FORTUNE — Last Wednesday, at a conference in Cambridge, Mass., Ben Bernanke sought to clarify the statements that shocked the markets just three weeks earlier. This time, the Federal Reserve Chairman reassured his vast, anxious audience that his pledge to start shrinking the Fed’s $85 billion in monthly purchases of long-term bonds, the latest version of “quantitative easing,” or QE3, didn’t mean that the Fed was abandoning the easy money policies that have cheered the markets for four years. The Fed would support the economy with “highly accommodative monetary policy,” intoned the Chairman, “for the foreseeable future.”
It was just what Wall Street wanted to hear. Over the next two days, the S&P SPX surged 1.6% to an all-time record close.
Bernanke was drawing a crucial distinction between the two, separate types of extraordinary monetary stimulus the Fed’s been deploying. The first is Bernanke’s long-standing commitment to hold the interest rates the Fed fully controls, those on short-term Treasuries, at exceptionally low levels. That’s the policy the Chairman promises to maintain until unemployment falls sharply, leading most observers to predict no change until 2015.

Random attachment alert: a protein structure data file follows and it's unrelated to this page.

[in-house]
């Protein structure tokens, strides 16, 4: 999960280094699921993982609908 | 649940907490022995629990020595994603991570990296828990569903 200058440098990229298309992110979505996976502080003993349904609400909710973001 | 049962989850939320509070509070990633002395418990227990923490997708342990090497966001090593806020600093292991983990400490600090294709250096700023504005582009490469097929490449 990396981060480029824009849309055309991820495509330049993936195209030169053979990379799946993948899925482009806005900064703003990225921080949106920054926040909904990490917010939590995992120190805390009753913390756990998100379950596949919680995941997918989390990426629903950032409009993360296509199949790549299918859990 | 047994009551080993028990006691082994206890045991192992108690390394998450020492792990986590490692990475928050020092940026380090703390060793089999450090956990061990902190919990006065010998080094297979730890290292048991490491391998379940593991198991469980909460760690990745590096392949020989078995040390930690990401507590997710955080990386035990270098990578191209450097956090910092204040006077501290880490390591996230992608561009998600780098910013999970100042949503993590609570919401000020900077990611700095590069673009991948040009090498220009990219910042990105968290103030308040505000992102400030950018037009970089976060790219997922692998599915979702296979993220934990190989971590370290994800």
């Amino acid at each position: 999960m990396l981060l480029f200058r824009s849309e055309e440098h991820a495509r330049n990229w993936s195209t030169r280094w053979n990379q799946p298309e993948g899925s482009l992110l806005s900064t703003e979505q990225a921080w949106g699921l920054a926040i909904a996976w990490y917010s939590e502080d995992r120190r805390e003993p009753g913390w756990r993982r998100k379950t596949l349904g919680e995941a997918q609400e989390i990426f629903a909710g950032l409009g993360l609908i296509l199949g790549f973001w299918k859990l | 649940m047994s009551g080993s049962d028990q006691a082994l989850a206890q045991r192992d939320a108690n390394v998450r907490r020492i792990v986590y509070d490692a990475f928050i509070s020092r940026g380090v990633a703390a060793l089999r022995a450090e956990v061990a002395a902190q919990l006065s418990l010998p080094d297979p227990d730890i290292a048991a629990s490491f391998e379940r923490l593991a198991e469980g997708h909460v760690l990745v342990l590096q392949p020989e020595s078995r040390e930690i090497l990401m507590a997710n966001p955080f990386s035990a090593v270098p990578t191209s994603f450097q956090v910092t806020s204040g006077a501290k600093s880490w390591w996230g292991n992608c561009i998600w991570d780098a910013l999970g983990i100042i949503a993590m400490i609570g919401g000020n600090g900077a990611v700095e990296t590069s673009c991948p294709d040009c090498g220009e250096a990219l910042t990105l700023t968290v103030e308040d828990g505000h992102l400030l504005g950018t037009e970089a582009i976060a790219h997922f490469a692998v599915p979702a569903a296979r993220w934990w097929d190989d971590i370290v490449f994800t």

The second measure is the quantitative easing he now pledges to start winding down in later this year and end by mid-2014 if the economy keeps improving, as Bernanke expects.
The two monetary levers aim at different targets, spreading confusion over where interest rates are headed — the subject that now obsesses investors more than any other.
The first, extending virtually free overnight loans to banks, is a powerful force in restraining short-term rates, generally those on three-month to five-year Treasuries.
The second policy, purchasing gigantic volumes of long-term U.S. government and mortgage securities, is specifically designed to depress rates on bonds that mature much farther in the future, in 10 to 30 years.
The near-zero Fed funds rate that Bernanke will maintain does indeed restrain longer-term rates as well.
But its grip on 10- or 30-year yields is far weaker than the decisive power exerted by quantitative easing. Indeed, since May, just before Bernanke announced a probable end to QE3, the yield on 10-year Treasuries has jumped around almost one percentage point, to 2.6%, wiping out more than two years of interest payments. The markets clearly fear that far higher long-term rates are lurking in the absence of exceptional policies to rein them in.
That’s a crucial issue, because those rates are highly influential in determining the future performance of stocks, bonds, and real estate. Investors grant equities higher multiples when long-term rates are lower; both longer-maturity Treasuries and corporate bonds jump when rates decline; and developers pocket more cash flow from their projects when they borrow cheaply, raising the values of office and apartment buildings. When rates reverse course, so do all of those prices the Fed has been endeavoring to swell as a tonic for the economy.